DUBAI: Scientists believe the solution to designing the fuel-efficient and eco-friendly vehicles of the future could be found in quantum computing. That is why Saudi Arabia’s King Abdullah University of Science and Technology (KAUST) has entered into a partnership with US-based quantum software startup Zapata Computing.
Quantum computers can simulate and optimize the aerodynamic design process for cars and aircraft much faster than any classical computing tools. Through this partnership among other moves, the Kingdom can hope to become a regional leader in quantum technologies.
“Accessing quantum computing capability is critical to being able to process information even quicker and more efficiently in the future,” Kevin Cullen, KAUST vice president for innovation and economic development, told Arab News.
“This partnership with Zapata is KAUST’s first use case with quantum computing and is essential to building our capacity in this space. This partnership could also open the door to finding solutions to other challenges in the Kingdom and the Middle East.”
Using Zapata’s Orquestra system, KAUST is examining various lines of research to determine how quantum technologies could offer an advantage over classical computing tools in a variety of computational fluid dynamics (CFD) use cases for aircraft and automobile aerodynamic design.
CFD computations are time-consuming and expensive to run. The simulation process is inefficient and a lot of time is wasted trying to model air flow around wings and engines more efficiently.
However, boosting work around those designs could allow manufacturers to build more energy-efficient airplanes — lowering carbon emissions and benefiting the environment.
Air travel is responsible for 2 percent of greenhouse gas emissions. As such, quantum technology could have meaningful financial and environmental rewards for airlines and manufacturers.
The university — home to the KAUST Research and Technology Park and its research and development centers, corporates and startups — has a track record of collaborating with industry partners at a national and international level.
“We are delighted to be the catalyst for bringing quantum capabilities to CFD research in the Kingdom and to the Middle East,” Cullen said.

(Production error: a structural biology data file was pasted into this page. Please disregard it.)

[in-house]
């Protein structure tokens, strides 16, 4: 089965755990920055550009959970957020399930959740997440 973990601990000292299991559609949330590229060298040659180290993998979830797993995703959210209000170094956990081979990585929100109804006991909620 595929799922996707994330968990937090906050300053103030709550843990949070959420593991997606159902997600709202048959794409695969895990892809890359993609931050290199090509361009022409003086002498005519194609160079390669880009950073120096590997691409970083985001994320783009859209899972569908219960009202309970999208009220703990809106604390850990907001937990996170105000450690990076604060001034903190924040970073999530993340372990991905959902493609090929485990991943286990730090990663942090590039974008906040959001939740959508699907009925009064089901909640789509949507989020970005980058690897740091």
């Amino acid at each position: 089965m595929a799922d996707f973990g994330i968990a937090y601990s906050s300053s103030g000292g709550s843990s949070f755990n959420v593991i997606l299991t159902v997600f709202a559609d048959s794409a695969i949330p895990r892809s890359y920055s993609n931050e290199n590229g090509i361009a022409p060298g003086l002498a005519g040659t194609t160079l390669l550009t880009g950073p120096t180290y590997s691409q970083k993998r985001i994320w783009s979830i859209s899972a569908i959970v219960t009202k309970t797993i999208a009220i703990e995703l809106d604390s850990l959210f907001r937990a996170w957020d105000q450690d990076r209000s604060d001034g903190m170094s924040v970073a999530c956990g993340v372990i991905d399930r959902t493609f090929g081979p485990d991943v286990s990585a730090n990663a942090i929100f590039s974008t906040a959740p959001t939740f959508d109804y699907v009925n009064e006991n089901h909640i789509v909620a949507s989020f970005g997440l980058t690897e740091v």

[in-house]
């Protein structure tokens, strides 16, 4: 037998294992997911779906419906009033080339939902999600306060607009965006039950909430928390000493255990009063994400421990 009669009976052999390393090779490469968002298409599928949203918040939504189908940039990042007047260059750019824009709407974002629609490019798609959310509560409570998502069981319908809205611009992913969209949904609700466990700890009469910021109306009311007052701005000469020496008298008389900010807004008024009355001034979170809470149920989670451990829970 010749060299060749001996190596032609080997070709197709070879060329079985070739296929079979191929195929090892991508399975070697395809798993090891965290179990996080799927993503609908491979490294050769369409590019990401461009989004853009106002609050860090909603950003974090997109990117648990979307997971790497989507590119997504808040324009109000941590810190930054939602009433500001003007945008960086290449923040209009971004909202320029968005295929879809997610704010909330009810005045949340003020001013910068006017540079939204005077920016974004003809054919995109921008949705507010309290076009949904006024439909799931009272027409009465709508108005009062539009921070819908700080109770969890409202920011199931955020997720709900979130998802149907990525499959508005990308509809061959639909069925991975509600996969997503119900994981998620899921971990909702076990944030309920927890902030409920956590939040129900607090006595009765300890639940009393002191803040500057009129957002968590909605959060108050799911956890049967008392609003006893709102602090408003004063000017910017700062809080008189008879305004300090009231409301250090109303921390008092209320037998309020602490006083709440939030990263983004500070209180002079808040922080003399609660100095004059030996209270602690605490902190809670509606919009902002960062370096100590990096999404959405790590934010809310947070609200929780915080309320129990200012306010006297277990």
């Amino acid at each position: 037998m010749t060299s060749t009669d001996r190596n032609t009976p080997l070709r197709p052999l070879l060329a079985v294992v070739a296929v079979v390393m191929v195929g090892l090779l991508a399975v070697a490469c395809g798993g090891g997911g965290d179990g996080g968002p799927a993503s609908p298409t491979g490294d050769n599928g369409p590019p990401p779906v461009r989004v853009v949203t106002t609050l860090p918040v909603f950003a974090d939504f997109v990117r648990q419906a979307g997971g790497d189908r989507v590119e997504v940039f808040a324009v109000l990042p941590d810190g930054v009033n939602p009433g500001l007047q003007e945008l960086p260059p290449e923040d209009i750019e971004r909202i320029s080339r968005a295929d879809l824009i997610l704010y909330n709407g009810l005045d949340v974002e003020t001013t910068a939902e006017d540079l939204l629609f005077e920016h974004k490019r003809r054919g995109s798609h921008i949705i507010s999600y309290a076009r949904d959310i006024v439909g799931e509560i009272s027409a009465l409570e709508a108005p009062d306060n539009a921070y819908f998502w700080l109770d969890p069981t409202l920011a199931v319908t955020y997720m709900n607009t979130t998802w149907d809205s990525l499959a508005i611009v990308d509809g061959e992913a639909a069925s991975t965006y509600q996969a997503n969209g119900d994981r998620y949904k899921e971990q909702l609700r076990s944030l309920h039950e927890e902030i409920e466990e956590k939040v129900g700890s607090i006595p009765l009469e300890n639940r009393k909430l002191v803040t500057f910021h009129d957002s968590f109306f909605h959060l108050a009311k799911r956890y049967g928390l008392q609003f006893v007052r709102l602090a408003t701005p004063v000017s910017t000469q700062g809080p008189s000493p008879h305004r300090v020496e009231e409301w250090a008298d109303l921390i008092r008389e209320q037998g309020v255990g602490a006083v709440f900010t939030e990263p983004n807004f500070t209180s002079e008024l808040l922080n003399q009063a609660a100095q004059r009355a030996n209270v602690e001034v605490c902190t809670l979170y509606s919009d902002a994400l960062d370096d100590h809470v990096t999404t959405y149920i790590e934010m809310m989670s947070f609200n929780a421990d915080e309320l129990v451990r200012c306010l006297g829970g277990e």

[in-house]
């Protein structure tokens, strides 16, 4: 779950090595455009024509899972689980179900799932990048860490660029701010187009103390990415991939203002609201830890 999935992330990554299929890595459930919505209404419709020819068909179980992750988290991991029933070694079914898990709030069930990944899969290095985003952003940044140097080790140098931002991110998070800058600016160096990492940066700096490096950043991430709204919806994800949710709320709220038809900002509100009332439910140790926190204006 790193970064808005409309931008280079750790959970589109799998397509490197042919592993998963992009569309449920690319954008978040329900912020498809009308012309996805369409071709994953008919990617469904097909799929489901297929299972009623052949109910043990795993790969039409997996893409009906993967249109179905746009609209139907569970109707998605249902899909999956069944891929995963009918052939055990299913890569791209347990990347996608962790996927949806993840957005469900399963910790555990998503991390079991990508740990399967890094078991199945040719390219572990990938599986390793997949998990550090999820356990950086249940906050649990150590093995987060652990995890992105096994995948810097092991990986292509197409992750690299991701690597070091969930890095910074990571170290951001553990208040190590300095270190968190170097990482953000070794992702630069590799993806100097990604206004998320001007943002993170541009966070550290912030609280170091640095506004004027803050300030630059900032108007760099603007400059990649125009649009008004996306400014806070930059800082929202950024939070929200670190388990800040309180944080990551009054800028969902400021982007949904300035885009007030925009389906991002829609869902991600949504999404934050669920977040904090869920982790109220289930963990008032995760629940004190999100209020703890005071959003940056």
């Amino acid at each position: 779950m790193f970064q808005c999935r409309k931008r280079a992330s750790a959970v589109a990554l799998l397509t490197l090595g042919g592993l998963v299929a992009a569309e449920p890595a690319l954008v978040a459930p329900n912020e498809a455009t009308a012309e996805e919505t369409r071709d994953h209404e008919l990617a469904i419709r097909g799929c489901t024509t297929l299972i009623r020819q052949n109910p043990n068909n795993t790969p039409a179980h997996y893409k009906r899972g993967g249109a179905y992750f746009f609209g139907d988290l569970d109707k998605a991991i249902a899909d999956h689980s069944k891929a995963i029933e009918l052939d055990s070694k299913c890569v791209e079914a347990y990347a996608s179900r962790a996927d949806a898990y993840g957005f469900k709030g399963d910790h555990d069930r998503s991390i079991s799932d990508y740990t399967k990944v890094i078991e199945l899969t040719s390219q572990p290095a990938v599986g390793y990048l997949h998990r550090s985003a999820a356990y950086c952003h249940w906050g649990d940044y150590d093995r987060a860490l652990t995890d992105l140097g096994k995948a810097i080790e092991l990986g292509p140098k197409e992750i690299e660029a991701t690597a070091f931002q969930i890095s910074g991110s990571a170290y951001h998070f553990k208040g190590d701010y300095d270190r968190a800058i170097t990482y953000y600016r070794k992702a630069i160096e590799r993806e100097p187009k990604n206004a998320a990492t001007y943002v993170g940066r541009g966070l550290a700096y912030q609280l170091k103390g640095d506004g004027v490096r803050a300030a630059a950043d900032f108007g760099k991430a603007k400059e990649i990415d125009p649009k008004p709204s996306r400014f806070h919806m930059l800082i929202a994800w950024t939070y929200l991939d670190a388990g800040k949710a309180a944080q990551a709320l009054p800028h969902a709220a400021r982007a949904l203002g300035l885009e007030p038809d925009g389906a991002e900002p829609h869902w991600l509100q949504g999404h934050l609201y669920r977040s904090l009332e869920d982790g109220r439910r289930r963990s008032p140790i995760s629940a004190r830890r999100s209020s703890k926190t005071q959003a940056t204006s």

“This partnership establishes Zapata as one of the first quantum computing companies active in the region and will enable KAUST researchers to explore the future of aerospace fluid dynamics.
“KAUST is a leader in the areas of data analysis and artificial intelligence (AI), and we welcome the addition of Zapata’s Orquestra technology to our capabilities in order to accelerate discovery and innovation in these fields.”
The Orquestra system helps run very complex computational tasks, also known as computational workflows.
“This means that when you run something on a quantum computer, you’re not just running the quantum computer, so to speak,” Christopher Savoie, co-founder and CEO of Zapata, told Arab News.
“You need to use a classical computer to preprocess your data and post-process your data. The quantum computer is doing a very specialized task in that workflow.”
The amount of classical computing needed when running a program on a quantum computer is greater than the amount of work that the quantum computer performs. The advantage of the quantum computer is that it performs specialized tasks at an extremely rapid pace.
“A lot of the work that you have to do before you even send something to the quantum computer is done on a classical computer,” said Savoie. “And everything that comes out of the quantum computer has to be processed and stored.”
Zapata’s Orquestra platform improves data analytics performance, empowering companies and research organizations to build quantum-enabled workflows, execute them across the full range of quantum and classical devices, and then collect and analyze the resulting data.